The Associated Student Government (ASG) usually holds meetings in the Boardroom of the 1000 Building. This time it was moved to Room 9208 in the PUB (the Quiet Dining Room) due to a scheduling conflict. This was the last meeting of the fall quarter.
Shoreline Game Audio Club
Student Brian Sullivan gave a slightly nervous yet impassioned speech about bringing a Game Audio Club to SCC. According to Sullivan, Seattle is a hotbed for careers in this industry. He plans to utilize this by creating a club that opens doors and “prepare(s) students for when those doors are open.”
He broke down the potential schedule of the club’s weekly meetings: the first half will have a presentation by an actively employed professional or a student with an interesting idea, while the rest of the meeting will be discussing that topic more generally among the members. Sullivan hopes to hold two field trips per quarter.
ARC Committee Members
A list of 15 students for the Appointment Review Committee was approved after being presented by Angel Gonzalez, the assistant director for Student Life. The committee’s purpose is to assess teacher candidates for tenure.
The first mini-grant was proposed by Pakhim Chung of the Anime Club. In an attempt to gain new members, the club will be holding an event called the Anime Club and Game Culture Festival. They plan to have five sections of activities, ranging from a quiz show to a musical guessing game, and even includes a cosplay competition.
After a quibble about where to get posters (Sustainability Officer Brian Tansil suggested using the free poster-making materials in Student Life), the ASG decided to table the discussion until the first meeting of Winter Quarter so that the Anime Club could smooth out some details about where the funding would go.
Model United Nations Club
President Sujah Sial presented the final item on the agenda. The Model United Nations (MUN) Club requested a trip to attend the National Model United Nations conference in New York from March 24-28. Hoping to take 12 students and two advisors, they reduced their original request by $1,890 and offered a flexible plan to the ASG for approval.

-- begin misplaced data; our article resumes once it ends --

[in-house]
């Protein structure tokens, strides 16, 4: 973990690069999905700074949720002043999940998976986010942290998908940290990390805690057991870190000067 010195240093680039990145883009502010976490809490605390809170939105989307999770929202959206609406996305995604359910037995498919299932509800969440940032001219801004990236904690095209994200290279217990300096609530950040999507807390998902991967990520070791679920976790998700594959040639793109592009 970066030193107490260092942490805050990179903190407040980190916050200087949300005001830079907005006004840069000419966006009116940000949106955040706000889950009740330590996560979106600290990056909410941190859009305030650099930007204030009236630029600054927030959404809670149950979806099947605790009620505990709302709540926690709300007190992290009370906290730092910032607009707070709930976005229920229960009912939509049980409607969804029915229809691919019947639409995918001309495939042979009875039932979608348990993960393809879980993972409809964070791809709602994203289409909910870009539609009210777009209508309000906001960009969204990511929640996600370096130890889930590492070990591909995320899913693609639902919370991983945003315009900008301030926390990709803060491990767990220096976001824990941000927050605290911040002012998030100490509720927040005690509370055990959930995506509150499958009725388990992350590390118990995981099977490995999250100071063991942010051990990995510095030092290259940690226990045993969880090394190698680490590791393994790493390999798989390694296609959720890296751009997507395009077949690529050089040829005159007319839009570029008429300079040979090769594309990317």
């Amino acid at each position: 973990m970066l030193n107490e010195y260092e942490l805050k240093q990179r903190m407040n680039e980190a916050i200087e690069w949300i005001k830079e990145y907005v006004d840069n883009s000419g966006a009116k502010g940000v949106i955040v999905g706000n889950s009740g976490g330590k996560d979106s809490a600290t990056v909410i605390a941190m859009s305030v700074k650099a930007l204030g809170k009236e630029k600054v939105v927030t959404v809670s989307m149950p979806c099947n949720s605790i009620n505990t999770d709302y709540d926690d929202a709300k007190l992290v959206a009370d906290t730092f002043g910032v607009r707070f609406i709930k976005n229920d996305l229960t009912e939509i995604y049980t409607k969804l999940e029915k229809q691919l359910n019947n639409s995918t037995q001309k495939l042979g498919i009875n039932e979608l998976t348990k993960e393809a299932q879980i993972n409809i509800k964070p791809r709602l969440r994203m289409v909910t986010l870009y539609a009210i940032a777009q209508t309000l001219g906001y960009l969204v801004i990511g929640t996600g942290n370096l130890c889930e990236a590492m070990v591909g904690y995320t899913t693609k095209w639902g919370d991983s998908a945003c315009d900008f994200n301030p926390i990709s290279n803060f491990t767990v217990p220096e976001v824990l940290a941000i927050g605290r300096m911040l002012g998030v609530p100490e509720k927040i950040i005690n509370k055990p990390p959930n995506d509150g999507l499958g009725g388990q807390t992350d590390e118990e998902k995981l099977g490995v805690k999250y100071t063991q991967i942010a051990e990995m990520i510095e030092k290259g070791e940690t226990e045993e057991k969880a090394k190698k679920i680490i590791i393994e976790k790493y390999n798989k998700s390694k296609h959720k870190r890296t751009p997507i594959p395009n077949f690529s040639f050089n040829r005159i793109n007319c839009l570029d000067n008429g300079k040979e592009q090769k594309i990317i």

The ASG proposed that the MUN Club “recreate the framework in the Pacific Northwest, in order to include more people.” A discussion about whether it was equitable to fund this request ensued.
Tech Affairs Officer Isaac Tchao brought up the idea that this request would benefit comparatively few students. He also described how DECA sells tubs of cookie dough to raise money, and how doing that over time makes it so the ASG can trust DECA. Sial mentioned that the MUN Club was mimicking DECA in certain ways regarding fundraising, like by filtering people out and having its members pay delegation fees.
“It’s not all about money,” Club Affairs Officer Eneya Kwesele said. “And playing your part also involves doing the research, going to multiple events — not just starting from the top, but working your way up steadily.”
She also said that fundraising shows that a club is actually passionate about an event and are willing to be flexible.
Eventually the ASG denied the request, and asked the MUN Club to give them updates on what they are doing to make an impact to help secure future mini-grants. As the club is fairly new, it was decided that they should focus on smaller, more local events like February’s Northwest Model UN Conference in Portland, OR.